Content provided by Scott Kubie, CFA, CLS Chief Strategist
The 1955 Academy Award for Best Picture went to “Marty,” a film about a 34-year old, socially awkward butcher who lives with his mother. Unlike in 1955, Marty living with his parents wouldn’t seem very strange today. According to analysis released by the Pew Research Center, “In 2014 … adults ages 18 to 34 were slightly more likely to be living in their parent(s)’ home than they were to be living with a spouse or partner in their own household.”
Pew attributed the turn of events to the declining share of young Americans choosing to settle down romantically before age 35. Digging deeper into the data, particular groups show a greater probability of living with their parents than the broader sample. First, men are more likely than women to live with their parents. Second, college-educated young adults are 70% more likely to live with a spouse or partner than those without a college education.
While the numbers seem extraordinary, the data is not far removed from data in the early 1940s. During that period, America was still suffering with the economic damage from the Great Depression. Economic conditions had pushed the risk appetite of young people lower. Shortly thereafter, many of the young men and some of the young women were called out of their homes to serve our country and the world. (Especially just following Memorial Day weekend, we express our deep thanks.)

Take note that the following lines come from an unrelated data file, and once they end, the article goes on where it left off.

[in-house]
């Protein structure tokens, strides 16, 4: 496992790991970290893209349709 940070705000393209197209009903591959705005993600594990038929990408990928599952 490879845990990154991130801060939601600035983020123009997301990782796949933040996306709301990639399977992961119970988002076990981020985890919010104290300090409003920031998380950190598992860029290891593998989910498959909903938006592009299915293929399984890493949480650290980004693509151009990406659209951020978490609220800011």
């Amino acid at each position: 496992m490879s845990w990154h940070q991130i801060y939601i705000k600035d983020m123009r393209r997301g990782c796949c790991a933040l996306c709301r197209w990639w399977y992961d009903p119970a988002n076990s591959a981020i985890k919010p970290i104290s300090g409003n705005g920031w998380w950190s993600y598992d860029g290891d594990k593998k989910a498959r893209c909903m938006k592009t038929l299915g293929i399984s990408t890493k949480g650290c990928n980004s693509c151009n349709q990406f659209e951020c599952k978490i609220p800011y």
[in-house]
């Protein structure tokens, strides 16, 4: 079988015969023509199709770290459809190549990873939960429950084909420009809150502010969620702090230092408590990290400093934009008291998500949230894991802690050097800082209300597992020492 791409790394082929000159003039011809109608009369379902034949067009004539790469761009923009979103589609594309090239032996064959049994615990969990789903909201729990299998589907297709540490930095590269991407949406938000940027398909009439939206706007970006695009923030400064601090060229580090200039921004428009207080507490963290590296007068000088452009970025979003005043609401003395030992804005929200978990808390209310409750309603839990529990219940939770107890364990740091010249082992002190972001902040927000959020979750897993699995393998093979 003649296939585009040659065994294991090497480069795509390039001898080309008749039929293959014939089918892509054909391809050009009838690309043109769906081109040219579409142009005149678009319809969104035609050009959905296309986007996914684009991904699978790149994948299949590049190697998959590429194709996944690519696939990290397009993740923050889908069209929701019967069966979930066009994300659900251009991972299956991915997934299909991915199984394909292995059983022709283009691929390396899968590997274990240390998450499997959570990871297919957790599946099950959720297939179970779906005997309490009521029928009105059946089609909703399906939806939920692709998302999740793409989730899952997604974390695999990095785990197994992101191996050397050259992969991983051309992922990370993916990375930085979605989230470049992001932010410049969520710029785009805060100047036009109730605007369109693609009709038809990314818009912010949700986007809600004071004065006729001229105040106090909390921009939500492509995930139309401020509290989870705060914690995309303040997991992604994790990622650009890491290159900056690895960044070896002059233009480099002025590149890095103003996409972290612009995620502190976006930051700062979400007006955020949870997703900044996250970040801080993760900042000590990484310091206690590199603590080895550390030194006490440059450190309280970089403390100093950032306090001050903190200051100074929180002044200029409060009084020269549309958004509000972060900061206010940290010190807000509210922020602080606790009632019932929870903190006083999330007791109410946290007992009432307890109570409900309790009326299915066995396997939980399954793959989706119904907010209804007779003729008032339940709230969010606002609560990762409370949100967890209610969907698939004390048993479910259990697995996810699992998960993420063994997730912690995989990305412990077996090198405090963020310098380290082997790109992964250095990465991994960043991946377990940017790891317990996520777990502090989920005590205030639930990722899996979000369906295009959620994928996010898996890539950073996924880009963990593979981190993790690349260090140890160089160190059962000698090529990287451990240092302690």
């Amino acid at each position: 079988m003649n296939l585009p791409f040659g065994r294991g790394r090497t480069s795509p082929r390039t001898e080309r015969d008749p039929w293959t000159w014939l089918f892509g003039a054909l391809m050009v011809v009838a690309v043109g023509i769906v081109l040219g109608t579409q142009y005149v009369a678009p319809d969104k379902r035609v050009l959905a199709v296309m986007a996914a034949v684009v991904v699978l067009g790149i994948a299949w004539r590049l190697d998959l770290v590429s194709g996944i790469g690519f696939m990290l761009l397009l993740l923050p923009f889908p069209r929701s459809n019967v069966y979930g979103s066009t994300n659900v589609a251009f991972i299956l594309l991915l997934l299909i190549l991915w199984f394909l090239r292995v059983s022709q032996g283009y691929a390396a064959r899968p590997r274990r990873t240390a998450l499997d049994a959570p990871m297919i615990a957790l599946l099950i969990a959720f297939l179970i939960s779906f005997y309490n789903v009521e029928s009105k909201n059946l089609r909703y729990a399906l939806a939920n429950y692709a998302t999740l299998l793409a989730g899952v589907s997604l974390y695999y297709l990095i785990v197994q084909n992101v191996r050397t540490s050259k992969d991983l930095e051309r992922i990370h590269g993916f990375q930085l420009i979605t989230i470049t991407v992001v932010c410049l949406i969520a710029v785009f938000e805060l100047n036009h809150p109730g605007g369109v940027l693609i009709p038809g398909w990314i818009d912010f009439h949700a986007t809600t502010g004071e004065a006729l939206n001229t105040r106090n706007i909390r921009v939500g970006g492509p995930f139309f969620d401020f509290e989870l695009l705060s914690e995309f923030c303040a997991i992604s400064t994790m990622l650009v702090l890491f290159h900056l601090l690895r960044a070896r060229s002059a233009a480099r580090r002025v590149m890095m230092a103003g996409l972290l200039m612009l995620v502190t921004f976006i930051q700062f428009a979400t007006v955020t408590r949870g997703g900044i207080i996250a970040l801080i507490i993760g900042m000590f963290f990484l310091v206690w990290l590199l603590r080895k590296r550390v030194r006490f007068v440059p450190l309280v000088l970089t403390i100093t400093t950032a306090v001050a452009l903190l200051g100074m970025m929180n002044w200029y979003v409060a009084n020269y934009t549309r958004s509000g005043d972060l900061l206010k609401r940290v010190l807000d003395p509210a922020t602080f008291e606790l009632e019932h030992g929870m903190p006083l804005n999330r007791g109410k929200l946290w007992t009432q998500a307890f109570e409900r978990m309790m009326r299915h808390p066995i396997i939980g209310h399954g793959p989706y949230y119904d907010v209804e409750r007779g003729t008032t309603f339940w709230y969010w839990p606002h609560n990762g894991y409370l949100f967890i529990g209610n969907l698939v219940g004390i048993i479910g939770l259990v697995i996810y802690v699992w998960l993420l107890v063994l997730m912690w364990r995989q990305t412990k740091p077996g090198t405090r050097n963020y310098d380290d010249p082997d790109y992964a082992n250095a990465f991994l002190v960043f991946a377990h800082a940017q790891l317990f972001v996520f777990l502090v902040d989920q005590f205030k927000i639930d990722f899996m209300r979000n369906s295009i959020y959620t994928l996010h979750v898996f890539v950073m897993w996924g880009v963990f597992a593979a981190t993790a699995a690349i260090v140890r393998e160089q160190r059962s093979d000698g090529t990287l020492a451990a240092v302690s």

The war changed circumstances and attitudes. By 1950, marriage was on the rise and peaked around 1960. Since then, reversion to the mean, cultural changes, and changing economic circumstances have driven the rates lower. It isn’t surprising to see men without a college education leading the charts of those living at home. High school educated males bore the brunt of the Great Recession. Many manufacturing jobs were outsourced and automated, and the service economy rebounded more quickly.